Lancashire nostalgia in 2002: Moyes exit; the city of Preston; and slapper happy?

Here's a look at some of the stories that were making the headlines back in 2002

Thursday, 4th March 2021, 12:35 pm
Updated Thursday, 4th March 2021, 12:38 pm
David Moyes, manager of Preston North End, appears certain to be moving on to manage Everton Football Club
David Moyes, manager of Preston North End, appears certain to be moving on to manage Everton Football Club

The final curtain call for the man who made North End great

David Moyes was the man who re-built Preston North End and dragged Deepdale out of the dark ages.

And there’s not a Preston fan on the planet who will forget the Millennium Stadium experience last May when the tough-talking Scot took North End within a whisker of the Premiership.

Preston will become England’s 50th city to mark the Queen’s Golden Jubilee celebrations

Preston were on a one-way ticket to Division Three when Moyes grabbed the tiller in January 1998 with thoughts of top-flight football fantasy.

Mid-table respectability in four months, play-offs in his first full season, a championship the year after and last season beaten play-off finalists.

If that wasn’t the rapid career path of a future big club manager, than what was?

Amazingly, a decade before, Preston had been forced to go cap in hand to gain re-election from Division Four on gates of 3,500, but Moyes changed all that when he took charge.

Preston girls ask TV producers to stop labelling Northern women as 'happy slappers' - as seen in programmes like Fat Friends

Until Moyes took the helm, North End hadn’t had a sniff of the big time since Sir Tom Finney last laced up his boots way back in 1960.

Moyes, though, not only engineered a spectacular Deepdale revival, he took the club to a new level and the rise of North End took the nation by surprise.

Now, with Everton waiting in the wings, Moyes looks certain to realise his Premiership dream.

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Look back at a selection of pictures from 2002 here

An amazing day in Preston’s long history

It’s the City of Preston!

The town became England’s 50th city to mark the Queen’s Golden Jubilee celebrations.

Proud Preston beat off 25 rivals, including Lancashire neighbours Blackpool, Blackburn and Bolton, to clinch the prestigious title.

The “mark of special distinction” will be granted by personal command of the Queen.

Although the title bestows no special powers or functions, political and business leaders hope to capitalise on city status to attract millions of pounds of investment and new jobs to Preston.

It was second time lucky for Preston after it failed to become a Millennium city.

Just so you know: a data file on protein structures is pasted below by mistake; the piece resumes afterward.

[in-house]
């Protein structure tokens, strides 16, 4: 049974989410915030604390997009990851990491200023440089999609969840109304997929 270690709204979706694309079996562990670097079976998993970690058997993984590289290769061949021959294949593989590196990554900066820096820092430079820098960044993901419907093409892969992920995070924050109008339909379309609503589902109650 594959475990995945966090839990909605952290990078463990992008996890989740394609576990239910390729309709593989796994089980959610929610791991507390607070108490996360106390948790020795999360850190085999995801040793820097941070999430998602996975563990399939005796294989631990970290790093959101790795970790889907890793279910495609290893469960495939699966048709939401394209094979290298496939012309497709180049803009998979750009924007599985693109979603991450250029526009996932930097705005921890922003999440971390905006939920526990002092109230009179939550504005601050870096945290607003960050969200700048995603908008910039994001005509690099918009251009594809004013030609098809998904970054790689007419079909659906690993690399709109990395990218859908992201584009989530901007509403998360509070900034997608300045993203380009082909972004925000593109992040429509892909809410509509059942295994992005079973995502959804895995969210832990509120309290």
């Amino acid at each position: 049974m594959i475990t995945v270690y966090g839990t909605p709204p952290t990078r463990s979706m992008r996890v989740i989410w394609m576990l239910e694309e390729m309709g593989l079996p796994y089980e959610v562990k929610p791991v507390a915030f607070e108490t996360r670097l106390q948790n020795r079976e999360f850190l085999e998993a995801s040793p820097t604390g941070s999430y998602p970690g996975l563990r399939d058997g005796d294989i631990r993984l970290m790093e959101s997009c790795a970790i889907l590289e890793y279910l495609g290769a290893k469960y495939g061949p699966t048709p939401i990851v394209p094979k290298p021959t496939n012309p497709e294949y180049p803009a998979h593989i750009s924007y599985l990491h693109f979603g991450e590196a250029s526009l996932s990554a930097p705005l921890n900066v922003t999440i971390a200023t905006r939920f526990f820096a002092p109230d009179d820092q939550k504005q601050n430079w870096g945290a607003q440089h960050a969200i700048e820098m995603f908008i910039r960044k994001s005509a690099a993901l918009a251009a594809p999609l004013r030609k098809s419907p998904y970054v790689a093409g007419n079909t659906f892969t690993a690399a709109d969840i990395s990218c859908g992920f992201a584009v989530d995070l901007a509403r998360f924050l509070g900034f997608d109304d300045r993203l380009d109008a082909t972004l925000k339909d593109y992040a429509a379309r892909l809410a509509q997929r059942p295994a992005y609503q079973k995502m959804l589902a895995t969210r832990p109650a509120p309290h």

The winning bid was backed by the Lancashire Evening Post, which helped put together a 24-page colour supplement which was given to Whitehall as part of the official campaign.

We looked at the future of the town through the eyes of children, focussing on aspect such as commerce, shopping, sport and science.

Preston will officially take on its status when a formal “letter patent” is signed by the Queen, who finishes her jubilee tour in the city in August.

We might like a drink but we’re not happy slappers!

We’re loud and proud - just don’t call us slappers!

That was the cry from Preston lasses in a united attack on TV producers for the way they are portrayed on the screen.

Young women in our city have condemned programme makers who show almost every Northern woman as kebab-munching loud mouths.

The editor of Radio Times wrote a scathing piece saying she was sick of the Northern woman being portrayed as “a loud-mouthed, cheery slapper who gets brain-meltingly drunk when she is out with her similarly tarty friends.”

Alison Graham, a Northerner herself, has attacked shows like Bob and Rose, Linda Green, Fat Friends and Playing the Field for creating a stereotypical image of our women.

Some of the more unrefined Northern characters on TV over the years include Steve Coogan’s Pauline Calf, Denise from The Royle Family and Coronation Street’s Bet Gilroy.

Mrs Graham argues that not every Northern woman is single, smutty and addicted to booze.

She said: “It is obvious that television thinks there is but one personality among Northern women.

“She goes for a kebab, perhaps even a curry if she is celebrating something really special, then she will sing at the top of her voice in the street before vomiting, crying and moaning about the rotten fellas who have ruined her life.”